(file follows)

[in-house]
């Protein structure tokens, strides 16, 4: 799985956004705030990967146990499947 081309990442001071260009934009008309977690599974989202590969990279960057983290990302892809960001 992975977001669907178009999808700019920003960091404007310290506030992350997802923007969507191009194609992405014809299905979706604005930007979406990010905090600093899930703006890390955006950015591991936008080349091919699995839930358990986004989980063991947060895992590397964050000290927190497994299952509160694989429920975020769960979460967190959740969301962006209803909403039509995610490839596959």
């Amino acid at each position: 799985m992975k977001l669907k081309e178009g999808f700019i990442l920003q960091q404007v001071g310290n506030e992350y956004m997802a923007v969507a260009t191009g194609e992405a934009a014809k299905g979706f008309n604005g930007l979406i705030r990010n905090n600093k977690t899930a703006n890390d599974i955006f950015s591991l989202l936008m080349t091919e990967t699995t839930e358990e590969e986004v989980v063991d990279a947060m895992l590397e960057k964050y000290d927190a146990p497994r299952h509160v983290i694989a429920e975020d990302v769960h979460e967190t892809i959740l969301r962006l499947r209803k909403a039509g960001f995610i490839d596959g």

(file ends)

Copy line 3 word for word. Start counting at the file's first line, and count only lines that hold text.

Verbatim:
């Amino acid at each position: 799985m992975k977001l669907k081309e178009g999808f700019i990442l920003q960091q404007v001071g310290n506030e992350y956004m997802a923007v969507a260009t191009g194609e992405a934009a014809k299905g979706f008309n604005g930007l979406i705030r990010n905090n600093k977690t899930a703006n890390d599974i955006f950015s591991l989202l936008m080349t091919e990967t699995t839930e358990e590969e986004v989980v063991d990279a947060m895992l590397e960057k964050y000290d927190a146990p497994r299952h509160v983290i694989a429920e975020d990302v769960h979460e967190t892809i959740l969301r962006l499947r209803k909403a039509g960001f995610i490839d596959g």